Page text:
Clinicopathologic Findings of Intestinal Perineuromas of the Colon-an Institutional Experience of 78 Cases
Received Date: Jun 20, 2018 / Accepted Date: Jun 29, 2018 / Published Date: Jul 06, 2018
Intestinal perineuromas (IPs) are a relatively recently described, under-recognized, mixed epithelial-mesenchymal lesion that can clinically present as a polypoid lesion on screening colonoscopy. Since they are frequently associated with epithelial polyps (hyperplastic polyps, sessile serrated adenomas/polyps), an overlooked diagnosis of an additional spindle component could possibly lead to IPs potentially being underreported. Distinguishing this entity from other spindle cell neoplasms of the gastrointestinal tract is also important. We present the largest case series of IPs to our knowledge, confirming that they are often left-sided and only rarely occur in the absence of an epithelial component. Increased awareness of IPs among gastroenterologists and pathologists and a heightened approach of examining the underlying stroma of epithelial serrated polyps will lead to better recognition of these benign polypoid lesions.
Keywords: Perineuromas; Benign fibroblastic polyp; Colonic polyps; Mesenchymal colon polyps; Mixed epithelial-stromal polyps
An increase in screening colonoscopies over the past decade has led to the recognition of several benign mesenchymal or mixed epithelialstromal polyps, one of which is intestinal perineuroma (IP) (formerly known as benign fibroblastic polyp of the colon) [1-8]. Histologically these lesions are mucosal proliferations composed of bland spindle cells and have been reported to have an increased tendency to occur in the rectosigmoid colon. Both hyperplastic polyps (HPs) and sessile serrated adenomas/polyps (SSA/Ps) can exist concurrently with IPs [2-10].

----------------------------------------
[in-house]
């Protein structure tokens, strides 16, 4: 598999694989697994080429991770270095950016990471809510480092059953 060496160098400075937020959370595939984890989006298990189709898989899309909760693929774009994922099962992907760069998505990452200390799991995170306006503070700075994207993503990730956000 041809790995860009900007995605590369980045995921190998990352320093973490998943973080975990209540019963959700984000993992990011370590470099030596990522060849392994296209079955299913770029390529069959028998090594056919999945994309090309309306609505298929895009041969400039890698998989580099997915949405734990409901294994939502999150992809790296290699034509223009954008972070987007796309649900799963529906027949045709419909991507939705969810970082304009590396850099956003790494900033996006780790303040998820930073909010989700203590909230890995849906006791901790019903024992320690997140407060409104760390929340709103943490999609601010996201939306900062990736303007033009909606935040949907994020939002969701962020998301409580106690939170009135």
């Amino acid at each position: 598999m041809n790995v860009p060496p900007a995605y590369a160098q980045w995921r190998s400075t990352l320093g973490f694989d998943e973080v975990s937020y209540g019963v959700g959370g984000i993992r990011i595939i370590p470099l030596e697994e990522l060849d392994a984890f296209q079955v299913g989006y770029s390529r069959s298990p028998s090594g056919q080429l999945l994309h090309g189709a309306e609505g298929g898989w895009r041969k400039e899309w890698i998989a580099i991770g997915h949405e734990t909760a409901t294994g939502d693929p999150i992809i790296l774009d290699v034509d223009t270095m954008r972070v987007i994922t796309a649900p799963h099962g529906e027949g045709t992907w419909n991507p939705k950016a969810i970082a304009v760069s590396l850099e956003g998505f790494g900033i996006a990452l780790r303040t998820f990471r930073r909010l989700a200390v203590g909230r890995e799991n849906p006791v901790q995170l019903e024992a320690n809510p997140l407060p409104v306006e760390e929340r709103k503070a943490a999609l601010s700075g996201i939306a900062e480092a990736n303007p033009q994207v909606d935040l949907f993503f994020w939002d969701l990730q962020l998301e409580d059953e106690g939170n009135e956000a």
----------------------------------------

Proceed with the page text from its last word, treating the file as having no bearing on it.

Immunohistochemical stains for Glut-1, claudin-1, and epithelial membrane antigen (EMA) are useful in distinguishing these lesions from other spindle-cell proliferations. Compared to their epithelial counterparts, IPs remain an under-recognized and an underreported entity that have only recently and been described. We present to our knowledge, the largest series of IPs and report their available clinicopathologic and immunohistochemical features along with their coexisting epithelial proliferations [1-10].
With institutional review board approval, seventy-eight cases of intestinal perineuriomas were collected over an eight-year period from 2009 to 2017. These cases were identified through a query of our surgical pathology laboratory information system for the key words “benign fibroblastic polyp” or “intestinal perineurioma” and “biopsy”. Cases were also identified during routine daily sign out or at our institutional gastrointestinal pathology consensus conference. Hematoxylin and eosin (H&E) stained slides and existing immunochemical markers (n=14 cases) performed as part of the original diagnostic workup were blindly re-reviewed and confirmed by a gastrointestinal pathologist (ARH) who was provided the slides but not the diagnosis.
A real-time re-review was performed at a multiheaded microscope and the diagnosis was then ultimately compared to that in the laboratory information system by two of the study participants (SB, NP) at the time of re-review. The available immunohistochemical stains were also re-reviewed blinded to the reported results. No additional immunohistochemical stains were performed at time of rereview. The goal was to collect clinicopathologic data including age, gender, site, and associated epithelial polyp(s).
A total of 79 IPs were identified in 78 cases, with one case containing two IPs at two separate sites (ascending and transverse colon). The median age of the patient cohort was 61 years (range 30-85) with a slight female predominance (35 males and 43 females).
IPs were found most commonly in the distal colon (n=40, 51%), followed by proximal colon (n=22, 27%), transverse colon (n=9, 11%), and rectum (n=8, 10%). Most IPs were associated with a HP (n=48, 61%), followed by a SSP/A (n=26, 33%). Only 6% (n=5) did not demonstrate an overlying HP or SSP/A, instead showing normal overlying intestinal epithelium.